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Witness appears before the ECCC in case 002/02 against on 13 January 2016 (Photo: Flickr/ECCC/Nhet Sok Heng)
10 February 2016 by Ate Hoekstra, Phnom Penh (Cambodia)

Judges at the Extraordinary Chambers in the Courts of Cambodia (ECCC) continued this month hearing eyewitness testimony about how the Khmer Rouge targeted Cham Muslims and ethnic Vietnamese, including women and children. Case 002/02, part two of the case against former Khmer Rouge leaders Nuon Chea and Khieu Samphan [IJT-176, IJT-179], tackles the question of whether the regime committed genocide as per the narrow legal definition.

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24 September 2007 by Anne-Laure Porée

The eighty-one-year-old former right hand man of Khmer Rouge number one Pol Pot, Nuon Chea, was arrested in Pailin at dawn on September 19 and taken by helicopter to the Cambodian capital. He was brought before the Extraordinary Chambers in the Courts of Cambodia (ECCC), which are tasked with trying the most important Khmer Rouge leaders who ruled Cambodia between 1975 and 1979. Nuon Chea is charged with crimes against humanity and war crimes.

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02 February 2011 by Jared Ferrie

Three former Khmer Rouge leaders asked a UN-backed international tribunal on Monday to free them as they await the long anticipated, but yet unscheduled, trial. 

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26 October 2011 by Robert Carmichael

The elderly defendants deny charges of genocide, crimes against humanity and war crimes. They stand accused of responsibility for the deaths of up to 2.2 million people during the Khmer Rouge’s 1975-79 rule. Tribunal spokesman Lars Olsen explained the significance of Case 002, as it is known in court parlance.

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A medical examining room at the ICTY (Photo: Flickr/ICTY)
21 April 2015 by Stephanie van den Berg, Belgrade (Serbia)

The on-going controversy over the provisional release of Serbian ultra nationalist Vojislav Seselj [IJT-179] from the International Criminal Tribunal for the former Yugoslavia (ICTY) has recast the spotlight on how courts deal with ailing accused. It also begets a fundamental question: what determines if someone is fit to stand trial?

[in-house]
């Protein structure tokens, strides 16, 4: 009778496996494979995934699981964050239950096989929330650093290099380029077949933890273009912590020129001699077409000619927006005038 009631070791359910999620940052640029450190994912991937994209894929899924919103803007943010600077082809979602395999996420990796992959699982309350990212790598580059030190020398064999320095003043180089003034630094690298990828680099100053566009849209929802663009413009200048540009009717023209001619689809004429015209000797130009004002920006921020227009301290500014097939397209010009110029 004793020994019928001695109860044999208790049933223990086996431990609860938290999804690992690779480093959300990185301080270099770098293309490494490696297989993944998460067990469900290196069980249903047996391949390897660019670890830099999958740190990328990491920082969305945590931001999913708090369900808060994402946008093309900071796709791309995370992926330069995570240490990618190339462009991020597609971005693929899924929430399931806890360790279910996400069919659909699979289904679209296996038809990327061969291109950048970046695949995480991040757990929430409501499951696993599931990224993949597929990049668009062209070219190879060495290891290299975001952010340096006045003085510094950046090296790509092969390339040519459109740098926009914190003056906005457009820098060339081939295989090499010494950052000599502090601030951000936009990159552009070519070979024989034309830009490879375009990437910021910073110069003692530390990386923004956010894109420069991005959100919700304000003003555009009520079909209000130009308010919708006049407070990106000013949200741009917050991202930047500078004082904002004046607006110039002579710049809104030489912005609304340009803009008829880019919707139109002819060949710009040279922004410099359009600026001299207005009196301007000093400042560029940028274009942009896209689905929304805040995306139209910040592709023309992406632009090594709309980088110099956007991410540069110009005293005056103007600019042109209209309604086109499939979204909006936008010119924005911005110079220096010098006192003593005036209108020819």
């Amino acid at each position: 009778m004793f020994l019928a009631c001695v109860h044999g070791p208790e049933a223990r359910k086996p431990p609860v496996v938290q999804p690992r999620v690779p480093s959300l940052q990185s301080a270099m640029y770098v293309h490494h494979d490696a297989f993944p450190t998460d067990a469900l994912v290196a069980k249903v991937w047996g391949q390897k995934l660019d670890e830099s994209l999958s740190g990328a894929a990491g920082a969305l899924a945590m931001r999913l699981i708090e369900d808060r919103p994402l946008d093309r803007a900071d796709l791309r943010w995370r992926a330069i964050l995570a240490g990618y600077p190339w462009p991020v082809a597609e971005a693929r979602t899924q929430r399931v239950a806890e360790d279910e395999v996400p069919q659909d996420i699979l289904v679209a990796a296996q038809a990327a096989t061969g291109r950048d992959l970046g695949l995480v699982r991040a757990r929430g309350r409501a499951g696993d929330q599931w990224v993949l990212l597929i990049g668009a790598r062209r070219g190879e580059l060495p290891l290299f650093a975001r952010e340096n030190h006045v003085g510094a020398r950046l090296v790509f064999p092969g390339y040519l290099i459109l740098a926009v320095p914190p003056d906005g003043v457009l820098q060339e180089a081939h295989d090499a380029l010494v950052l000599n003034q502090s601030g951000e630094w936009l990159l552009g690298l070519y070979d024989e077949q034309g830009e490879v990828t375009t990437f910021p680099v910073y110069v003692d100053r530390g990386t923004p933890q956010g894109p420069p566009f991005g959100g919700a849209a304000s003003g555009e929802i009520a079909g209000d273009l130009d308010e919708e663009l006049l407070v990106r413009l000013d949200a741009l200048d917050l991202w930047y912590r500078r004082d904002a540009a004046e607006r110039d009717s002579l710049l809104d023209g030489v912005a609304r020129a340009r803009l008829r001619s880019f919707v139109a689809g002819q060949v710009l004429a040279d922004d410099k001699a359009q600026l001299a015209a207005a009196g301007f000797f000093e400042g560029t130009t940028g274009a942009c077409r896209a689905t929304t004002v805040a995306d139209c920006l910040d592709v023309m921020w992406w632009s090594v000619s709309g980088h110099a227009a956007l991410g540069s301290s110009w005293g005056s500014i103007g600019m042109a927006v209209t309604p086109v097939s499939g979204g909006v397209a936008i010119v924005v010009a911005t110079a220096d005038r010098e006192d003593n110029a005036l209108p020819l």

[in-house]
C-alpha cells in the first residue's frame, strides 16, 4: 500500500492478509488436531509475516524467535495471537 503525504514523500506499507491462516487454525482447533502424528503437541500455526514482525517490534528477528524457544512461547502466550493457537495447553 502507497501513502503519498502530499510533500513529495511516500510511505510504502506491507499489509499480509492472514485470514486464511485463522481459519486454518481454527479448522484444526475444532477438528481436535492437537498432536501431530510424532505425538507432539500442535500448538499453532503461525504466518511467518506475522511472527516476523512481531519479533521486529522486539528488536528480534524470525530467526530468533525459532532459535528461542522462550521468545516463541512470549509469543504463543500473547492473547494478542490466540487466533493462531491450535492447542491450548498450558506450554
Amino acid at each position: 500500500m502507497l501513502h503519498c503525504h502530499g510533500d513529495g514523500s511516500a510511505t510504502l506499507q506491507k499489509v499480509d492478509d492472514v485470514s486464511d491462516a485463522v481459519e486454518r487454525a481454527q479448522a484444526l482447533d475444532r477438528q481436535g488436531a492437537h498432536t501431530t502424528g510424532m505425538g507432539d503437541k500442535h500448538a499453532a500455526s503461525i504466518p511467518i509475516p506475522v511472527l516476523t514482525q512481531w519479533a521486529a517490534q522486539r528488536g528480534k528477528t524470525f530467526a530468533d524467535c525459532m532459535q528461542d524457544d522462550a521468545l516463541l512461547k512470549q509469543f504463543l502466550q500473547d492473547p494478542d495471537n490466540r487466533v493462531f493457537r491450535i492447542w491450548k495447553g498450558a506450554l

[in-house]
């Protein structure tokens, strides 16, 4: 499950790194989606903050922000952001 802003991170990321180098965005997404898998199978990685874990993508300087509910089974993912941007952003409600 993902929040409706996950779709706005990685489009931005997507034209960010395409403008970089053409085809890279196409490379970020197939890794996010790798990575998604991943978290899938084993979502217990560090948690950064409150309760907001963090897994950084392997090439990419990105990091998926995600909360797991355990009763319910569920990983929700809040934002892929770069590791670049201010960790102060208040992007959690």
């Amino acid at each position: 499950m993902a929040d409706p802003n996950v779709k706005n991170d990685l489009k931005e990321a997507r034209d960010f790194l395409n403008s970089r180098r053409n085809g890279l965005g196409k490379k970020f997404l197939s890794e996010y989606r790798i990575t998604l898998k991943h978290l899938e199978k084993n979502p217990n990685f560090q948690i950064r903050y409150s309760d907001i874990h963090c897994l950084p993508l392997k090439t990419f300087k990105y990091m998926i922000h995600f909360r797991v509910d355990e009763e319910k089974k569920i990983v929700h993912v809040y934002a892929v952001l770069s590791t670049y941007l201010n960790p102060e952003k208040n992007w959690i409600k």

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Victor Koppe, defence attorney for Nuon Chea (front row, right) at the ECCC in January 2015 (Photo: Flickr/ECCC/Peter Ford)
07 April 2015 by Ate Hoekstra, Phnom Penh (Cambodia)

At the Extraordinary Chambers in the Courts of Cambodia (ECCC), case 002/02 against former Khmer Rouge leaders Nuon Chea and Khieu Samphan is in full swing [IJT-168]. Defence lawyer Victor Koppe, who represents Nuon Chea, spoke to IJT, noting, among other things, that bias against the accused has been unmatched. 

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American journalist Elizabeth Becker testifies as an expert witness in Case 002/02 at the Extraordinary Chambers in the Court of Cambodia (Photo: ECCC/Nhet Sok Heng/Flickr/krtribunal)
23 February 2015 by Ate Hoekstra, Phnom Penh (Cambodia)

When former Washington Post correspondent Elizabeth Becker testified as an expert witness this month at the Extraordinary Chambers in the Court of Cambodia (ECCC), she described a surreal visit to Cambodia under the Khmer Rouge regime where “every move was controlled” and everything staged for foreign journalists' benefit.

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21 June 2011 by Jared Ferrie

Thirty-two years after the fall of one of the 20th century’s bloodiest regimes, a tribunal in Cambodia will begin trying the four most senior Khmer Rouge leaders still alive. But the trial commences under a cloud of controversy, with observers questioning the UN-backed court’s independence.

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23 July 2007 by Anne-Laure Porée and Chheang Bopha

On July 18, the prosecutors communicated their introductory submission to the investigating judges of the Extraordinary Chambers in the Courts of Cambodia (ECCC) responsible for trying former Khmer Rouge leaders. Five of them are suspected of having "committed, aided and abetted, or borne superior responsibility" for 25 separate acts of "murder, torture, forcible transfer, unlawful detention, forced labor, and religious, political, and ethnic persecution." Though their names remain officially confidential before arrest, they have already been cited by observers: Duch, Nuon Chea, Ieng Sary, Khieu Samphan and Ieng Thirith.

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18 February 2008 by Erika Kinetz

Victims of the Khmer Rouge had their first, historic day in court this month at the Extraordinary Chambers in the Courts of Cambodia (ECCC). On February 8, Theary Seng, who is quickly becoming the poster child for the genocide that ravaged Cambodia in the late 1970s, stood to address a man she believes was responsible for the deaths of her parents and 1.7 million other Cambodians: Nuon Chea, Pol Pot's right-hand man and most trusted deputy, who is charged with war crimes and crimes against humanity. "For us, the graveyard was our playground," she said.

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